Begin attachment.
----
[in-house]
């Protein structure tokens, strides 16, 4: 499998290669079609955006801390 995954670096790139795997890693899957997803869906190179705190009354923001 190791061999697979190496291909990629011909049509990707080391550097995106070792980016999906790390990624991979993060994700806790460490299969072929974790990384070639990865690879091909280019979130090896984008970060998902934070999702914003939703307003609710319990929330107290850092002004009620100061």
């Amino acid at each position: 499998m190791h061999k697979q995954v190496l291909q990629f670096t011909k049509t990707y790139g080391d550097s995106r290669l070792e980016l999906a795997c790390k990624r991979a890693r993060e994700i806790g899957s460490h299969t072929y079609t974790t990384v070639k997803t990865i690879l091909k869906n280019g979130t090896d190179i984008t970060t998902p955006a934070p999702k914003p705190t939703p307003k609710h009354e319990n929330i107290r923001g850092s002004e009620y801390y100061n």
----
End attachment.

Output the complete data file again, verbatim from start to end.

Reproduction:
[in-house]
């Protein structure tokens, strides 16, 4: 499998290669079609955006801390 995954670096790139795997890693899957997803869906190179705190009354923001 190791061999697979190496291909990629011909049509990707080391550097995106070792980016999906790390990624991979993060994700806790460490299969072929974790990384070639990865690879091909280019979130090896984008970060998902934070999702914003939703307003609710319990929330107290850092002004009620100061």
């Amino acid at each position: 499998m190791h061999k697979q995954v190496l291909q990629f670096t011909k049509t990707y790139g080391d550097s995106r290669l070792e980016l999906a795997c790390k990624r991979a890693r993060e994700i806790g899957s460490h299969t072929y079609t974790t990384v070639k997803t990865i690879l091909k869906n280019g979130t090896d190179i984008t970060t998902p955006a934070p999702k914003p705190t939703p307003k609710h009354e319990n929330i107290r923001g850092s002004e009620y801390y100061n």